steve_nadis's picture
Contributing Editor to Astronomy Magazine and a freelance writer

What would change everything? Well, if you think of the universe as everything, then something that changes the universe—or at least changes our whole conception of it—would change everything. So I think I’ll go with the universe (which is generally a safe pick when you want to cover all bases). I just have to figure out the thing that’s changing. And the biggest, most dramatic thing I can think of would be discovering another universe in our universe.

Now what exactly does that mean? To some extent, it comes down to definitions. If you define the universe as “all there is,” then the idea of discovering another universe doesn’t really make sense. But there are other ways of picturing this. And the way many cosmologists view it is that our universe is, in fact, an expanding bubble--an honest-to-god bubble with a wall and everything. Not so different from a soap bubble really, except for its size and longevity. For this bubble has kept it together for billions of years. And as viewed from the inside, it appears infinitely large. Even so, there’s still room for other bubbles out there--an infinite number of them--and they could appear infinitely large too.

I guess the picture I’m painting here has lots of bubbles. And it’s not necessarily wrong to think of them as different universes, because they could be made of entirely different stuff that obeys different physical laws and sits at a different general energy level (or vacuum state) than our bubble. The fact is, we can never see all of our own bubble, or even see its edge, let alone see another bubble that might be floating outside. We can only see as far as light will take us, and right now that’s about 13.7 billion light-years, which means we only get to observe a small portion of our bubble and nothing more. That’s why it’s fair to consider a bubble outside ours as a universe unto itself. It could be out there, just as real as ours, and we’ll never have any prospect of knowing about it. Unless, perchance, it makes a dramatic entrance into our world by summarily crashing into us.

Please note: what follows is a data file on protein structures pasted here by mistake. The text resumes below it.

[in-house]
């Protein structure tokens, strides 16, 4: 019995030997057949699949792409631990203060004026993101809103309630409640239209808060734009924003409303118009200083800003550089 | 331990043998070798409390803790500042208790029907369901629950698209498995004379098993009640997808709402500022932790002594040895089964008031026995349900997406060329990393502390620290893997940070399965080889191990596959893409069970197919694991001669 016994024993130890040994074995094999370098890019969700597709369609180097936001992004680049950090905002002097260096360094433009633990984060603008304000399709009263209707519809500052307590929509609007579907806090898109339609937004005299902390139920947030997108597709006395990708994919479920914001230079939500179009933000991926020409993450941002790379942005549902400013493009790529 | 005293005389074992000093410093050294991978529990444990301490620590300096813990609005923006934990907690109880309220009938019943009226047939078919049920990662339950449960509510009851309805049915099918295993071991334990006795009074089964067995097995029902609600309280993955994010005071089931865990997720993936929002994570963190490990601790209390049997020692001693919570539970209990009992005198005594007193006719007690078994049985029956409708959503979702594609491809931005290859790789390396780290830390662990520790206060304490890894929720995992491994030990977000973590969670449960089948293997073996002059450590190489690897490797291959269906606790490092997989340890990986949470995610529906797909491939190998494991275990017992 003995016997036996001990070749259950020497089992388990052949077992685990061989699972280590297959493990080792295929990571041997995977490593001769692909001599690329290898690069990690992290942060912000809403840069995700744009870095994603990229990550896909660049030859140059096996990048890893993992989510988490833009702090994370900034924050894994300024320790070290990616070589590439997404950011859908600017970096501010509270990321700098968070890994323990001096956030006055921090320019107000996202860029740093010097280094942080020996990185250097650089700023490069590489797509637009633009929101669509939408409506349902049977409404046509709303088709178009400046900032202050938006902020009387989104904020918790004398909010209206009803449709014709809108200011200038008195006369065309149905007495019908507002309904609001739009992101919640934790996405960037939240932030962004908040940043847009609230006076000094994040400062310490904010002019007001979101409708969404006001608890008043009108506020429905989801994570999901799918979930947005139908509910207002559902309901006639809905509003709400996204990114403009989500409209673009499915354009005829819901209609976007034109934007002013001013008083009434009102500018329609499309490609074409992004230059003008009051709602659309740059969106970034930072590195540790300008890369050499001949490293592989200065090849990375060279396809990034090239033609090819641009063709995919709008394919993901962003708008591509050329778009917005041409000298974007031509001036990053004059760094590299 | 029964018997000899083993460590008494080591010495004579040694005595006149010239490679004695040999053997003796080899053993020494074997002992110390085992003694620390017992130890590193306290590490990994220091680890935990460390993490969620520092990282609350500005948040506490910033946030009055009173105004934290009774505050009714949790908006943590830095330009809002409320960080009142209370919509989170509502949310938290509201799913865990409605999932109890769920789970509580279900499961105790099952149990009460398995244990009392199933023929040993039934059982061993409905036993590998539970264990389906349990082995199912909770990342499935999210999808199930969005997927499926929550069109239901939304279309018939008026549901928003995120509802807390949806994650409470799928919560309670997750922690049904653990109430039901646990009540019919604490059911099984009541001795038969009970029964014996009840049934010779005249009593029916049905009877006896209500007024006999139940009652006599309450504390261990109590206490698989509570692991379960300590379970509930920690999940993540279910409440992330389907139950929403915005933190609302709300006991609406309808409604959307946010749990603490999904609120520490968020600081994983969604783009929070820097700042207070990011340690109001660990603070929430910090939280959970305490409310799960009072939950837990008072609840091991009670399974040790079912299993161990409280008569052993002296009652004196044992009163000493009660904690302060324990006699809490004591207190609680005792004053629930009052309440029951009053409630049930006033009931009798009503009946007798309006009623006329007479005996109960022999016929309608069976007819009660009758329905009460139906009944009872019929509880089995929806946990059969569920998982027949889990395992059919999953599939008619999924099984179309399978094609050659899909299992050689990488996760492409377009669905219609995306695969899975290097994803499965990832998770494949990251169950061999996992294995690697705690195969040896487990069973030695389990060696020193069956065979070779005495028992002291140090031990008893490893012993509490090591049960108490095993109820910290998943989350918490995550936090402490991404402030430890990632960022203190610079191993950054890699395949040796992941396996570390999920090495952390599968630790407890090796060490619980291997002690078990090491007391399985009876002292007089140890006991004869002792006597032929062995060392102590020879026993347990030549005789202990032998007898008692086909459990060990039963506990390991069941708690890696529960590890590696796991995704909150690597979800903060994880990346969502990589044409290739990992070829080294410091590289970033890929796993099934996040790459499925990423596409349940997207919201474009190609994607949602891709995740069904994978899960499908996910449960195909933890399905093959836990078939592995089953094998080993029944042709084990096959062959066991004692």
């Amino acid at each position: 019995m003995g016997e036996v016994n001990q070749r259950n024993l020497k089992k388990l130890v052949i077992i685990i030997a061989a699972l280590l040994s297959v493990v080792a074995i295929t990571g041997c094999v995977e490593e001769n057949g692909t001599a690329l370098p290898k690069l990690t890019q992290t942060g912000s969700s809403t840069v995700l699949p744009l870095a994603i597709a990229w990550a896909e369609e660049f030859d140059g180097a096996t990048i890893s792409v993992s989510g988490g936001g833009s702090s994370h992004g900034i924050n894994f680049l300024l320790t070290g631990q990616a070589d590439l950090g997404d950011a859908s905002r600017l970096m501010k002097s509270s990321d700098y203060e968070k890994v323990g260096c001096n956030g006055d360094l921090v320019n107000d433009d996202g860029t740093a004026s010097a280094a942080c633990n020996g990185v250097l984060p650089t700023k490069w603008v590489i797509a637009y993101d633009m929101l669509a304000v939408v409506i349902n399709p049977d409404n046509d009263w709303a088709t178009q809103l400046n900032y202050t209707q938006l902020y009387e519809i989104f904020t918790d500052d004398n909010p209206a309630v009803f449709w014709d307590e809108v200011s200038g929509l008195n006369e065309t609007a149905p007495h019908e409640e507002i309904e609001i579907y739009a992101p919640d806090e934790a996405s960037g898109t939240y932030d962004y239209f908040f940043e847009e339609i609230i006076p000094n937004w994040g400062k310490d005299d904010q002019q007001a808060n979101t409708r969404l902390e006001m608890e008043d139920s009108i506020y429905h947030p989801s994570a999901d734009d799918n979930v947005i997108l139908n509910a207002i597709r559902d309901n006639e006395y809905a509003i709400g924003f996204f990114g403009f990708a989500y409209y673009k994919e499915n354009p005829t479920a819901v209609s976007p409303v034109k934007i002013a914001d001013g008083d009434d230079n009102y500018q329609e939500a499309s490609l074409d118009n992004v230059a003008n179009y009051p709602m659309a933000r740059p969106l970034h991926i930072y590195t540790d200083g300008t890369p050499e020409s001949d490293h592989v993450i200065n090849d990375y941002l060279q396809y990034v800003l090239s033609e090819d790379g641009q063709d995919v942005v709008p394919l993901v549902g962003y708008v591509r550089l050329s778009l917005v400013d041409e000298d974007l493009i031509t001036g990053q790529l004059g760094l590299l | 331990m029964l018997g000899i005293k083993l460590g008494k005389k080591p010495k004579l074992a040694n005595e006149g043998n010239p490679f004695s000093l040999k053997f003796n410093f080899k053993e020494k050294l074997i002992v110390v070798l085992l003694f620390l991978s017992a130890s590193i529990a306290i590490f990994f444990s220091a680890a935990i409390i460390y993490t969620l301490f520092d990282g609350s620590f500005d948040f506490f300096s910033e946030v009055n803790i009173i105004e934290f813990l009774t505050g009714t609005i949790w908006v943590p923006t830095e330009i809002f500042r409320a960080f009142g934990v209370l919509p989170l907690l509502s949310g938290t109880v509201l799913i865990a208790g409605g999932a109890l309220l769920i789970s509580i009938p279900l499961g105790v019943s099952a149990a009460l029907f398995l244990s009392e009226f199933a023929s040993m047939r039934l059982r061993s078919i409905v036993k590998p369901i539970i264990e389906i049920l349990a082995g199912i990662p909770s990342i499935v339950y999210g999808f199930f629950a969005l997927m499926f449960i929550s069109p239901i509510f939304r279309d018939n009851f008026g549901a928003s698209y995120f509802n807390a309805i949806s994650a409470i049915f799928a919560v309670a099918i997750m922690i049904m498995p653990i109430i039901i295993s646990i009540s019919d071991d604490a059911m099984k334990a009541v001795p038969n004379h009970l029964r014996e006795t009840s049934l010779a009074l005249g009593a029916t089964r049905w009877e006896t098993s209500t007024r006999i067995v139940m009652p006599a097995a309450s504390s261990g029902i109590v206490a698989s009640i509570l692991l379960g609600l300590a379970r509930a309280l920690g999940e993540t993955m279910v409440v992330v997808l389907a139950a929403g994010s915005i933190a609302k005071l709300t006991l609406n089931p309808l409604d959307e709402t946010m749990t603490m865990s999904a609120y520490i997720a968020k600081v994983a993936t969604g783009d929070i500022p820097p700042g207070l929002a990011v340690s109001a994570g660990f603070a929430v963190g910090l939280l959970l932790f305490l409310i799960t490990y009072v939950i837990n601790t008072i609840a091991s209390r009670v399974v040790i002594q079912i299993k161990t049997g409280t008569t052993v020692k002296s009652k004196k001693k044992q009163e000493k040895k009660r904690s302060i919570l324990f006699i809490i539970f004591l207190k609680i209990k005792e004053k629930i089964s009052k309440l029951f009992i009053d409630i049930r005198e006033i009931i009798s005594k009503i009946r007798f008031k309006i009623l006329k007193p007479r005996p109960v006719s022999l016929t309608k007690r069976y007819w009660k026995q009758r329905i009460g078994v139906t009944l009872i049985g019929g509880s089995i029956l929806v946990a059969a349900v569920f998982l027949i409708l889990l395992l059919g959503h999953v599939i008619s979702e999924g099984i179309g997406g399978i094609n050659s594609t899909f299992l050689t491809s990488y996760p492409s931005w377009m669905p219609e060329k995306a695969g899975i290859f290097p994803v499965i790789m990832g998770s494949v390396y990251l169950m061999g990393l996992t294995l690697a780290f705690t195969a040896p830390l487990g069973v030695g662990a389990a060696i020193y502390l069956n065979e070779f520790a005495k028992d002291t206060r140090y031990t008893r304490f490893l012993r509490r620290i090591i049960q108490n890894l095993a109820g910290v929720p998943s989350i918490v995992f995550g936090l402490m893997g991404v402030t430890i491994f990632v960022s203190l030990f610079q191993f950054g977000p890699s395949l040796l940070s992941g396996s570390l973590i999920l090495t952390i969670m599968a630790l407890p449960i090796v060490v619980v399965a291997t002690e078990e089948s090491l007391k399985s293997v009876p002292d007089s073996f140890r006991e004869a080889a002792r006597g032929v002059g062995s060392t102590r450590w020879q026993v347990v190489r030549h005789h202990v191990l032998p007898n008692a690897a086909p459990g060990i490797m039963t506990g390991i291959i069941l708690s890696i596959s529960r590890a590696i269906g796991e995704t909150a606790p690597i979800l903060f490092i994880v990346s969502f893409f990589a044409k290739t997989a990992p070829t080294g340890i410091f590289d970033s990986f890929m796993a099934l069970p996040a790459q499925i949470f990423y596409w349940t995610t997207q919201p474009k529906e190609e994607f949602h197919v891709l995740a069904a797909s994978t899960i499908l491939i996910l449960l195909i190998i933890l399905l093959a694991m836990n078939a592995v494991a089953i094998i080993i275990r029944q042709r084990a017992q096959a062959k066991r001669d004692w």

This sounds like the stuff of fantasy, and it may well be, but I’m not just making it up. Because one of our leading theories in cosmology called inflation predicts—at least in some versions—that our bubble universe will eventually experience an infinite number of collisions with other bubble universes. The first question one might ask is could we withstand such a crash and live to tell about it? The small number of physicists and cosmologists who’ve explored this issue have concluded that in many cases we would survive, protected to some extent by the vastness of our bubble and its prodigious wall.

The next question to consider is whether we could ever see traces of such a collision? There’s no definitive answer to that yet, and until we detect the imprint of another bubble we won’t know for sure. But theorists have some pretty specific ideas of what we might see—namely, disk-shaped features lurking somewhere amidst the fading glow of Big Bang radiation known as the cosmic microwave background. And if we were to look at such a disk in gravitational waves, rather than in electromagnetic waves (which we should be able to do in the near future), we might even see it glow.

The probability of seeing a disk of this nature is hard to assess because it appears to be the product of three numbers whose values we can only guess at. One of those numbers has to do with the rate at which other bubbles are forming. The other two numbers have to do with the rate at which space is expanding both inside and outside our bubble. Since we don’t know how to get all these numbers by direct measurements, there doesn’t seem to be much hope of refining that calculation in the near-term. So our best bet, for now, may be trying to obtain a clearer sense of the possible observational signatures and then going out and looking. The good news is that we won’t need any new observatories in the sky. We can just sift through the available cosmic microwave data, which gets better every year, and see what turns up.

If we find another universe, I’m not sure exactly what that means. The one thing I do know is that it’s big. It should be of interest to everybody, though it will undoubtedly mean different things to different folks. One thing that I think most people will agree on is that the place we once called the universe is even grander and more complex than we ever imagined.